Order. I will decide how long the question goes on for. For those who wish not to hear it, I have told you the answer, and I will help you on the way.

When will the Prime Minister finally realise that the biggest practical issue facing Britain is the constant farcical incompetence of the Government he leads?

Another week with absolutely no ideas for the country and absolutely no plan. The right hon. and learned Gentleman talks about the cost of living and the economy, but he never actually brings it up, and we all know why: because things are improving and we are making progress. Wages are now rising, debt is on track to be reduced and inflation has more than halved from 11% to 4%. He knows that our plan is working and that his £28 billion tax grab will take Britain back to square one. That is the choice: it is back to square one and higher taxes with him, or a plan that is delivering a brighter future with the Conservatives.

Q4. Changing gear, Mr Speaker. Too many oligarchs and kleptocrats are living off ill-gotten gains that are beyond the reach of domestic courts here or in countries such as America. Ever since the 2016 London anti-corruption summit, moves to create an international anti-corruption court have been gathering momentum to plug the gap. It already has support from countries such as Canada, Holland and Nigeria, and it would fund itself from the fines it charged. Will the Government take the lead in getting it under way, ending impunity for those crooks once and for all? (901171)

I pay tribute to my hon. Friend for his work on this issue. As I am sure he will appreciate, establishing a new bespoke institution is a significant endeavour, but I know that he has discussed it with the Foreign Secretary, who will look at the proposals in more detail. In the meantime, as he knows, our Economic Crime and Corporate Transparency Act 2023 has a raft of new measures to crack down on dirty money, and we will shortly publish our second anti-corruption strategy. We will set out ambitious plans for combating corruption both here at home and internationally.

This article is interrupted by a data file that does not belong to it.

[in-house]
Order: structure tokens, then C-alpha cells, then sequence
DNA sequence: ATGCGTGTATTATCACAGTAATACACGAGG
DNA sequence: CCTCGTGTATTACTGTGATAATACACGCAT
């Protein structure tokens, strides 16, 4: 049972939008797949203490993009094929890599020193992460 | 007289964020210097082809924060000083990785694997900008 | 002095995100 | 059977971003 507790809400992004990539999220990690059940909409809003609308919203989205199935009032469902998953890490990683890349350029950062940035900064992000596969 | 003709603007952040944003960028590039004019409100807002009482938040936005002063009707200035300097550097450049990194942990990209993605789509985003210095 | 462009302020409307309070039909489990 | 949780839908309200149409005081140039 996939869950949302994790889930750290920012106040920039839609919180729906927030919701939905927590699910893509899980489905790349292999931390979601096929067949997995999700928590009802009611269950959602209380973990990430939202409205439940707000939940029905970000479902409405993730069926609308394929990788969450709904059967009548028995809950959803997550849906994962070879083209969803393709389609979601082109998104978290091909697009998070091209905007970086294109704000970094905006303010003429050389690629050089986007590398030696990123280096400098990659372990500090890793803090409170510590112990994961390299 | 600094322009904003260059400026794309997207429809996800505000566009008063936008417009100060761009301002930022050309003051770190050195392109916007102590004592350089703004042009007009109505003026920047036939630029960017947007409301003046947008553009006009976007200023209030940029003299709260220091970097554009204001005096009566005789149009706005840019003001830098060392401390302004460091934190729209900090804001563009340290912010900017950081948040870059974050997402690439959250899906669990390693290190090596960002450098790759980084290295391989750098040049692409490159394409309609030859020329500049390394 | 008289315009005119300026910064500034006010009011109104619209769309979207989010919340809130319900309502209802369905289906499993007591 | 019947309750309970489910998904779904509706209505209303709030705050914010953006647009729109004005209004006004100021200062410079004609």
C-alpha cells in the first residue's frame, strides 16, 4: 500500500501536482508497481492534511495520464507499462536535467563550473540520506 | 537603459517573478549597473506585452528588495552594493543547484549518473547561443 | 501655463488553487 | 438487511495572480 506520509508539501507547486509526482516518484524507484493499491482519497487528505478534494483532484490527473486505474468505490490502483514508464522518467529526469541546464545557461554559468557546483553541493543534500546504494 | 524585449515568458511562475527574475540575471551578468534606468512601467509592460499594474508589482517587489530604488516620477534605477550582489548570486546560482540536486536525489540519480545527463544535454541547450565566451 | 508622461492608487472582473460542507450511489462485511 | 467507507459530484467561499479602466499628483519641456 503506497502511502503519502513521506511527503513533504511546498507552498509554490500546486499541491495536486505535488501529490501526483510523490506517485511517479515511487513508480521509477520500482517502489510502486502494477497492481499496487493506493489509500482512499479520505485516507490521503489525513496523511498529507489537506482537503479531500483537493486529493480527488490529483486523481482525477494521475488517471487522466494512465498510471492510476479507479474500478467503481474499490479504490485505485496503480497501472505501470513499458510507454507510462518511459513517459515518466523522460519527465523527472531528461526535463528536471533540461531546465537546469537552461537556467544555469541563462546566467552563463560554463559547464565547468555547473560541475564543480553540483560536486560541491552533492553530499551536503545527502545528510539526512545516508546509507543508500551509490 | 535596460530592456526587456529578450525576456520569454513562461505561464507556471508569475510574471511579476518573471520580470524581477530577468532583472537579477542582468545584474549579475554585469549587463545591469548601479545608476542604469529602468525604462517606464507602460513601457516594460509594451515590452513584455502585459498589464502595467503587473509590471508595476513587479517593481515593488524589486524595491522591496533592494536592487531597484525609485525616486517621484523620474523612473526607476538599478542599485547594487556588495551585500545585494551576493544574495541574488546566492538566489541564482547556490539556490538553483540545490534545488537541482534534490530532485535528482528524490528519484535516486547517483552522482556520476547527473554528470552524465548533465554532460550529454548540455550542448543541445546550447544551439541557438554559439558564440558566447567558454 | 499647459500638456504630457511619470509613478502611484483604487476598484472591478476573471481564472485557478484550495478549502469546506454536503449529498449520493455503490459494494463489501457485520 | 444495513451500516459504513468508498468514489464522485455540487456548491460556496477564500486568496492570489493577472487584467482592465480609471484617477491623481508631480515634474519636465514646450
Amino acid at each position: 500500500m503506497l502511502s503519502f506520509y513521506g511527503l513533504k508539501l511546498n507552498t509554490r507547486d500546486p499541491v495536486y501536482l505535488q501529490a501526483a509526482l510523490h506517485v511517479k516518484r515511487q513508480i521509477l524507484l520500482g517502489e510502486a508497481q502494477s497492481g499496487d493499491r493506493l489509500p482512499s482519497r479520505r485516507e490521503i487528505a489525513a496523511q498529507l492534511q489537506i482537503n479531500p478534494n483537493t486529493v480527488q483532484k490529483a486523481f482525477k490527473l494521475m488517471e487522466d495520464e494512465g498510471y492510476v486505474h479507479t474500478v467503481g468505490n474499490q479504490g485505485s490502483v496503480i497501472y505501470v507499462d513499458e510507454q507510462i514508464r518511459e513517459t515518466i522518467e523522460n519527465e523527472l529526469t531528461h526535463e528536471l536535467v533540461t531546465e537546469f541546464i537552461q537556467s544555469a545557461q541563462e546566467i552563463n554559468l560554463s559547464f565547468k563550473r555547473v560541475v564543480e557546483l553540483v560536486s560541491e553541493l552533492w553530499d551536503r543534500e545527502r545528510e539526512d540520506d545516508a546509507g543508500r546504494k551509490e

Last night, as Tory MPs were once again fighting among themselves, the public were at home watching John Irvine of ITV News report on footage from Gaza of an unarmed Palestinian man walking under a white flag being shot and killed by the Israel Defence Forces. Such an act constitutes a war crime, does it not?

We have been absolutely consistent that international humanitarian law should be respected and civilians should be protected. I have made that point expressly to Prime Minister Netanyahu, and the Foreign Secretary is in the region this week making exactly the same point.

I do not think it is unreasonable to expect the Prime Minister of the United Kingdom to rise to that Dispatch Box and tell the people of these isles and elsewhere that shooting an unarmed man walking under a white flag is a war crime. In recent weeks, the House has acted with urgency and intent following an ITV drama. The question is, will the House now show the same urgency and intent following this ITV News report and finally back a ceasefire in Gaza?

No one wants to see this conflict go on for a moment longer than necessary. We do want to see an immediate and sustained humanitarian pause to get more aid in and, crucially, the hostages out, helping to create the conditions for a sustainable ceasefire. I have set out the conditions for that in the House. The Foreign Secretary is in the region today, and we will continue to press all our allies and partners to make sure that we can bring about that outcome.

Q10. Access to NHS dentistry is a key issue in Ipswich and Suffolk. Locally, we have done something about it, and the University of Suffolk and the local NHS deserve great credit for establishing a new dental centre that will carry out 18,000 hours a year of NHS dental appointments. However, a source of great frustration for me and a number of constituents is that many people who train to be a dentist at university for five years and have their training heavily subsidised can immediately go private or go abroad without giving anything back to the NHS. That seems wrong to me. Will the Prime Minister support the view of many of my constituents that those dentists should work in the NHS for, say, five years and give something back? That would make a huge contribution to addressing the problem. (901177)

My hon. Friend is a long-standing campaigner for better dental access in his constituency. I congratulate him on the new dental centre that is opening, which I know he worked hard to deliver. I agree that it is right and fair that we seek better value for the significant investment that the taxpayer makes in the education and training of the dental workforce. That is why, as our workforce plan outlined, we are exploring whether a tie-in would ensure that dentists spend a better proportion of their time in the NHS. We will launch a consultation on that policy later this year.

In the week of the anniversary of Bloody Sunday, people in Derry are watching unarmed Palestinians being gunned down by Israeli soldiers. Over 25,000 people have now been slaughtered in Gaza. The Prime Minister has said—he has said it again today—that he wants to see a sustained ceasefire. My question is a very simple one: the next time there is a vote at the UN for a ceasefire, will his representative vote for it?